• Maggie Wheeler

The Human Conversation

Updated: Jul 16, 2019

"Who Mourns for Adonais?" Star Trek TOS

The only thing in the universe you can ever really call your own is the rest of humanity.

Captain James T. Kirk

“Who Mourns for Adonais?”

Star Trek TOS

I’ll admit, I really hesitated about this blog entry. But the bottom line is that Ready for 60? is an exploration of mid-life. And I am a believer that if you are going to jump off a cliff, make it a high one.

Last week, an article in The Wall Street Journal came to my attention. Titled “The New Rules of Middle Age, Written by Women,” it brought up an immediate flag for me as it fit exactly into Ready for 60? I strongly urge all to read this article as there is much good in it, but there is an overall theme running through it that makes me tired in my soul.

Author Steinke’s statement on writing about menopause and her comment about being depressed with this new time of life are both valid, but they showcase how the slant in this article actually works as a continuation of the limitations put on women that women are now trying to transcend.

Am I as clear as mud?

The Baby Boomers did not rewrite middle age. They turned old age into middle age by being a major cohort that lived much longer than their predecessors. By the time they realized this, they were moving out of middle age.

It is our generation, the 50-somethings, that can and will do the job (as I am attempting to do for myself here with Ready for 60?). But I don’t want to only talk about transition defined by biology. I want to stretch higher.

I want to have a human conversation.

The challenges covered in the article overview are all very real for women: ageism, sexism, professional oblivion just when you reach your peak with training and experience. I’ve faced them all personally and professionally. I still do. They are in full bloom in our culture. But they also exist for men, just not as blatantly.

Another clear reality today is the surfacing of temporarily surpressed misogyny and the frightening downward spiral of women’s rights in “first world” countries. As a woman and a mother of three daughters, I am deeply disturbed about the erosion of a world I thought I knew. And I have no explanation for it to give my daughters. They were raised to be and are warriors of life. They will be fine. Perhaps the silver lining to this is that my daughters will not be blind to the dangers around them as we were, thinking in our postwar first-world bubble that it was all settled and all we had to do was work hard.

But I am Clintonesque in my firm belief that women’s rights are human rights and human rights are women’s rights. Human rights include men.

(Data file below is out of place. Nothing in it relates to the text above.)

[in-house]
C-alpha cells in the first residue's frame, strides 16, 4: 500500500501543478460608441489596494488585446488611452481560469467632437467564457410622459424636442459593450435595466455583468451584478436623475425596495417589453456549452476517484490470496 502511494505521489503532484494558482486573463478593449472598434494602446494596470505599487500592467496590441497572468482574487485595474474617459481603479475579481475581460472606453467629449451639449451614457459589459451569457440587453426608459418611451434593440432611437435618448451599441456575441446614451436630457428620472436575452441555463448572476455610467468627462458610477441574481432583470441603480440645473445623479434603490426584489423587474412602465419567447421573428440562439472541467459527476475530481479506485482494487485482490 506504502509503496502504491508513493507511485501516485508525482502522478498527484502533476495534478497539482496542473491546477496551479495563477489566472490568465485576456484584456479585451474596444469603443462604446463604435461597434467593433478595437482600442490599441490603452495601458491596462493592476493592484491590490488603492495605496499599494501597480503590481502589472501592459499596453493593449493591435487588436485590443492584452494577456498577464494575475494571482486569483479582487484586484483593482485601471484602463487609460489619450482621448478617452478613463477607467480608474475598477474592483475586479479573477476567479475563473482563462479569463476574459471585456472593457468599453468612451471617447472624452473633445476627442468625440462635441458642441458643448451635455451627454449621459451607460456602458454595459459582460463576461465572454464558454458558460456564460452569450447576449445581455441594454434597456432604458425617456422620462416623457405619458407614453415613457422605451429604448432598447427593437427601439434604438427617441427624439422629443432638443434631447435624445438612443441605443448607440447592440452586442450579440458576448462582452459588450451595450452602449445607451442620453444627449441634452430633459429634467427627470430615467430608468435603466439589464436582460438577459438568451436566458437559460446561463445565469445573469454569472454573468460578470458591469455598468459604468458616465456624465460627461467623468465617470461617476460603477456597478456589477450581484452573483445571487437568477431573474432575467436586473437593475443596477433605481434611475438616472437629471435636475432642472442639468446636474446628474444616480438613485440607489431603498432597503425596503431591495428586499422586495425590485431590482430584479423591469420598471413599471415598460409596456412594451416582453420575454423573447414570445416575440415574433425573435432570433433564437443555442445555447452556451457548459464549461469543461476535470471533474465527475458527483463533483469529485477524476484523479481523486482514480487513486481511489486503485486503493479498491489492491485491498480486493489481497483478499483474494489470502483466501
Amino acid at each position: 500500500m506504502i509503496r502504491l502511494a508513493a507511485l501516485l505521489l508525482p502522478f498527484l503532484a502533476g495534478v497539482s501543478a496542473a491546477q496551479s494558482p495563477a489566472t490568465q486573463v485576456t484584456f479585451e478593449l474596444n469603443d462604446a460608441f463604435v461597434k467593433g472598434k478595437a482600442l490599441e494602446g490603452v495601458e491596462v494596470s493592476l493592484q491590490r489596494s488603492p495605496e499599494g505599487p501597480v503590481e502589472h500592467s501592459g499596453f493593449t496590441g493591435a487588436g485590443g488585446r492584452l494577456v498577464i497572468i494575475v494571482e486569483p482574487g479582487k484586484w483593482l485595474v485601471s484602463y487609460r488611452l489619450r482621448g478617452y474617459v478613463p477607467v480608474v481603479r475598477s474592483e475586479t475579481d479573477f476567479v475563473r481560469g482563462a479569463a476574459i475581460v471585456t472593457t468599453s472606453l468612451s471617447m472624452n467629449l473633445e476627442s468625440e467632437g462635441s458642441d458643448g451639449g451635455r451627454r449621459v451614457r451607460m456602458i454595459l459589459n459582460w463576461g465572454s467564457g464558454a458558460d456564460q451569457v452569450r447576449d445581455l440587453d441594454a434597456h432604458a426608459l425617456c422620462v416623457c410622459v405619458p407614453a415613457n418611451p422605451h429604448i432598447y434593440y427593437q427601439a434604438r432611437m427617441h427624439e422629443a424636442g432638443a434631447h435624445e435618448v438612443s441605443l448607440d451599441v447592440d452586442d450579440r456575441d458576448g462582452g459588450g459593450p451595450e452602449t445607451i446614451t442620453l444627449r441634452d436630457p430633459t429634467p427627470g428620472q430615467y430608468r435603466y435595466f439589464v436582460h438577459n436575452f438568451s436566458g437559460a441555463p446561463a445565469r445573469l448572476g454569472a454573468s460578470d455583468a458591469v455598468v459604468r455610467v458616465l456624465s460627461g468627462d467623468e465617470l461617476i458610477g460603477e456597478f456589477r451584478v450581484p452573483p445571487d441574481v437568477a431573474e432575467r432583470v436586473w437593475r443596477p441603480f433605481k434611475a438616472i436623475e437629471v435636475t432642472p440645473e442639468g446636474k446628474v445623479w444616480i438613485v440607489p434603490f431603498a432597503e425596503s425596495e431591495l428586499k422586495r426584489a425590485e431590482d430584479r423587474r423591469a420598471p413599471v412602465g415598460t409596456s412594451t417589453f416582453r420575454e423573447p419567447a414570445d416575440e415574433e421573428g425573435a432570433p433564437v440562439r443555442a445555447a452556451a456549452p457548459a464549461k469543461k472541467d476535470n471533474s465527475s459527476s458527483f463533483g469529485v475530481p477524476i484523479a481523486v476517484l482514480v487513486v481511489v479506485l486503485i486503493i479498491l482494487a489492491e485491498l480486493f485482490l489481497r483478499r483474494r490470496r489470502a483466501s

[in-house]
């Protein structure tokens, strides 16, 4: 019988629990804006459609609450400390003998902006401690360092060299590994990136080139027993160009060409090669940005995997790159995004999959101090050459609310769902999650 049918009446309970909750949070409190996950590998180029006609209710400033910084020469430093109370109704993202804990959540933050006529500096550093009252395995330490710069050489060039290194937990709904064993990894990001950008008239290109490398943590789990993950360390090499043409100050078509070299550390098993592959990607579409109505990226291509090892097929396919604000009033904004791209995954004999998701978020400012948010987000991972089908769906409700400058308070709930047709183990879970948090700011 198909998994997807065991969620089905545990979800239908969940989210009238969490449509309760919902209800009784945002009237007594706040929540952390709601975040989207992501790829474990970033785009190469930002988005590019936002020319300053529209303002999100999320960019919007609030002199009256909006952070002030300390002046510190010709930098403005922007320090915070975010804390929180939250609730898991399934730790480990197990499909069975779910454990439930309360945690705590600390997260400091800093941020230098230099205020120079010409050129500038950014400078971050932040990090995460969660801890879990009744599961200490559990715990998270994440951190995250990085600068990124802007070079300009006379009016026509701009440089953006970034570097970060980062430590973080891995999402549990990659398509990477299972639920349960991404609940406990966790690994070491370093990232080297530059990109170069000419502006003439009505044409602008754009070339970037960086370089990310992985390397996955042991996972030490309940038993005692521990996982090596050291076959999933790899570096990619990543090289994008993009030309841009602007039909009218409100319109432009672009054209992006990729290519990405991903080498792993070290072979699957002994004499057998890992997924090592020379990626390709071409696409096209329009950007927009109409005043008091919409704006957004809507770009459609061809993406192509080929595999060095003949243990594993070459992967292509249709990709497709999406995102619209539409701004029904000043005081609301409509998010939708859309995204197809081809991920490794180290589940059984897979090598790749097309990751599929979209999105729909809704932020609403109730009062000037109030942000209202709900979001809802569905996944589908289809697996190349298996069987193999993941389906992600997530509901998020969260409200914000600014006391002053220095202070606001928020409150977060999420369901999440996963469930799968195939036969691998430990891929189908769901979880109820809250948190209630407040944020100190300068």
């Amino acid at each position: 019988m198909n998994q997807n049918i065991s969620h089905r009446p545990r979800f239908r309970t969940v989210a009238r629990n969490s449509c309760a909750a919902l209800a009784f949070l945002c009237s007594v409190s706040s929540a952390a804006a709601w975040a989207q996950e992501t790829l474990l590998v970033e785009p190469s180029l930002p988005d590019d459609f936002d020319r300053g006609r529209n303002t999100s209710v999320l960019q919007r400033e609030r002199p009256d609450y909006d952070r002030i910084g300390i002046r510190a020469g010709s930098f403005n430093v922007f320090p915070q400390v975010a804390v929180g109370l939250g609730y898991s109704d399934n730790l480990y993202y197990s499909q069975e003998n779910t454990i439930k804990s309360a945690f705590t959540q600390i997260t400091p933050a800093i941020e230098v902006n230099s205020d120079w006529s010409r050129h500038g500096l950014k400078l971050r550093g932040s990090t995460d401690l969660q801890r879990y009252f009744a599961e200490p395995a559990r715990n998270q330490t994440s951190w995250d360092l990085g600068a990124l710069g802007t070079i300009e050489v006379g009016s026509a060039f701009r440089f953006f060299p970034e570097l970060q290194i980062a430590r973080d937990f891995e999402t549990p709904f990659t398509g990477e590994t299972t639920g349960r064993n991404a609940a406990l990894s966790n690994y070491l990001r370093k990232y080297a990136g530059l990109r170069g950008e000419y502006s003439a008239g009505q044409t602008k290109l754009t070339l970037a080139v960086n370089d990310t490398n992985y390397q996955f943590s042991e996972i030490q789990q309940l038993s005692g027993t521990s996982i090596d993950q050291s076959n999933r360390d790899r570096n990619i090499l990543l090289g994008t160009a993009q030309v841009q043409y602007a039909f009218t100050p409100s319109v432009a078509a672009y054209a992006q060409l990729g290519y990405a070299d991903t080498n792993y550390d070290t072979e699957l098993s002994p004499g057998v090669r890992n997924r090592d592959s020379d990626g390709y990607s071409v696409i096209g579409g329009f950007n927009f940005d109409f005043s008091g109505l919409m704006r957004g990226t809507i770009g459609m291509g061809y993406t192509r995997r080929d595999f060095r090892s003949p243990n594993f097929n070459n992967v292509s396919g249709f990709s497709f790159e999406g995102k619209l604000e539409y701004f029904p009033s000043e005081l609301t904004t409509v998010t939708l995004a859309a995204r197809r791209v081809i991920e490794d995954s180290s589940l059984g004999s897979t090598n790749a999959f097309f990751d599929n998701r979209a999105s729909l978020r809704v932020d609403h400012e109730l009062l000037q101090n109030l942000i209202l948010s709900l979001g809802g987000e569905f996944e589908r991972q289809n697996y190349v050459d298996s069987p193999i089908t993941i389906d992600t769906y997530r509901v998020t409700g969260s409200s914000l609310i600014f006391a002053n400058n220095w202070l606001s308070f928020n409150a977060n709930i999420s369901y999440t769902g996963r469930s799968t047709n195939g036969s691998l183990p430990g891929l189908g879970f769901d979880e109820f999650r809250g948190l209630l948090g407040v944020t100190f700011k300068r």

I do not challenge the quality and the value of the work described in the article. All these women have lived interesting and intelligent lives. They are coming to understand what I now do: Midlife is truly a midpoint in life and not the beginning of the end. Their contributions now (and the wave of like work they are part of) will only help our generation do the job set out for us. In particular, I have the greatest respect for Michelle Obama and look forward to reading her book this winter as I nest. But the trap here is that as we rail against the cultural and social limitations on women as the focus of chipping our way out of them, we keep them the point and reinforce their presence and power.

Our generation’s role in history will be to rewrite middle age, to set in place a better world for the generation behind us to work within, and to pull the human race through this murky wormhole we find ourselves facing right now. And we need to do it together, with a human conversation.

I have spent my life tearing down the walls and boxes that people (mostly men but not all) have worked to fit me into for their own agendas. All have been based on the fact that I am a woman, and a lot have been reactions to my appearance. I have tried over and over in relationships to develop and build on the friendship between two people but invariably gender takes over and your words are lost. Sometimes I totally understand people who are now declining gender identification. There would be a curious and unusual freedom in that.

But that is not for me. I am a healthy woman, a happy heterosexual, a proud mother. Yes, I am grappling with menopause but also many other midlife things as well. The first three are roles that give me great satisfaction. The challenges that go with them are just part of the ongoing journey.

So let’s get the wheels back to the middle of the road:

My name is Maggie Wheeler.

I am exploring midlife.

I am a mother.

I am a woman.

I am a human being.

And I would like to have a human conversation.

Talk next week,


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